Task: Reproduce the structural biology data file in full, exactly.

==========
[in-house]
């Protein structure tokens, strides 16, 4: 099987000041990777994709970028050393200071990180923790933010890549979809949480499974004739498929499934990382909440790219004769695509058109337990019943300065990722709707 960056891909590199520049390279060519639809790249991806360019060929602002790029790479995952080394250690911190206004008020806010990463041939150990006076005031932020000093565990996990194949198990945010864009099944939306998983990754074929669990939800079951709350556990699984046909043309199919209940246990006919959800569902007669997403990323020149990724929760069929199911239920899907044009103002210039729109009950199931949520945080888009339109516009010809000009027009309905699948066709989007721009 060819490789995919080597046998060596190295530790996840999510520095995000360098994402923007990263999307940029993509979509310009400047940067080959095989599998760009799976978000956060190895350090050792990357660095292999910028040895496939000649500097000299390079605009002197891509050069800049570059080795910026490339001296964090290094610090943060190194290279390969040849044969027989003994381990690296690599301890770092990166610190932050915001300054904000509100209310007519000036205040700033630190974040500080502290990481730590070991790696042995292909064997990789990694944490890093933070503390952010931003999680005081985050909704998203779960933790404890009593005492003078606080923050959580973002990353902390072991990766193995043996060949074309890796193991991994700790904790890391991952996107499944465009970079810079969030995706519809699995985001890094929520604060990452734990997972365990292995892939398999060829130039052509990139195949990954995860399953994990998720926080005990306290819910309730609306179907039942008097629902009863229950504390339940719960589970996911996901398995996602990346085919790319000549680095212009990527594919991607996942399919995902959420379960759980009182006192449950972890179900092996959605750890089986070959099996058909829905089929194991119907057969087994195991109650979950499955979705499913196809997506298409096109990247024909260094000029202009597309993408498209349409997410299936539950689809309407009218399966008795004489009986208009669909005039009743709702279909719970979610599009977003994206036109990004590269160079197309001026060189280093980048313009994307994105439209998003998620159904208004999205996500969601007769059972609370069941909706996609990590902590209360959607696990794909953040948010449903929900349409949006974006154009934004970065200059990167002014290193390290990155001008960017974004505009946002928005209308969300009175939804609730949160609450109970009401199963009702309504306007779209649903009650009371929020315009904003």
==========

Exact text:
[in-house]
């Protein structure tokens, strides 16, 4: 099987000041990777994709970028050393200071990180923790933010890549979809949480499974004739498929499934990382909440790219004769695509058109337990019943300065990722709707 960056891909590199520049390279060519639809790249991806360019060929602002790029790479995952080394250690911190206004008020806010990463041939150990006076005031932020000093565990996990194949198990945010864009099944939306998983990754074929669990939800079951709350556990699984046909043309199919209940246990006919959800569902007669997403990323020149990724929760069929199911239920899907044009103002210039729109009950199931949520945080888009339109516009010809000009027009309905699948066709989007721009 060819490789995919080597046998060596190295530790996840999510520095995000360098994402923007990263999307940029993509979509310009400047940067080959095989599998760009799976978000956060190895350090050792990357660095292999910028040895496939000649500097000299390079605009002197891509050069800049570059080795910026490339001296964090290094610090943060190194290279390969040849044969027989003994381990690296690599301890770092990166610190932050915001300054904000509100209310007519000036205040700033630190974040500080502290990481730590070991790696042995292909064997990789990694944490890093933070503390952010931003999680005081985050909704998203779960933790404890009593005492003078606080923050959580973002990353902390072991990766193995043996060949074309890796193991991994700790904790890391991952996107499944465009970079810079969030995706519809699995985001890094929520604060990452734990997972365990292995892939398999060829130039052509990139195949990954995860399953994990998720926080005990306290819910309730609306179907039942008097629902009863229950504390339940719960589970996911996901398995996602990346085919790319000549680095212009990527594919991607996942399919995902959420379960759980009182006192449950972890179900092996959605750890089986070959099996058909829905089929194991119907057969087994195991109650979950499955979705499913196809997506298409096109990247024909260094000029202009597309993408498209349409997410299936539950689809309407009218399966008795004489009986208009669909005039009743709702279909719970979610599009977003994206036109990004590269160079197309001026060189280093980048313009994307994105439209998003998620159904208004999205996500969601007769059972609370069941909706996609990590902590209360959607696990794909953040948010449903929900349409949006974006154009934004970065200059990167002014290193390290990155001008960017974004505009946002928005209308969300009175939804609730949160609450109970009401199963009702309504306007779209649903009650009371929020315009904003």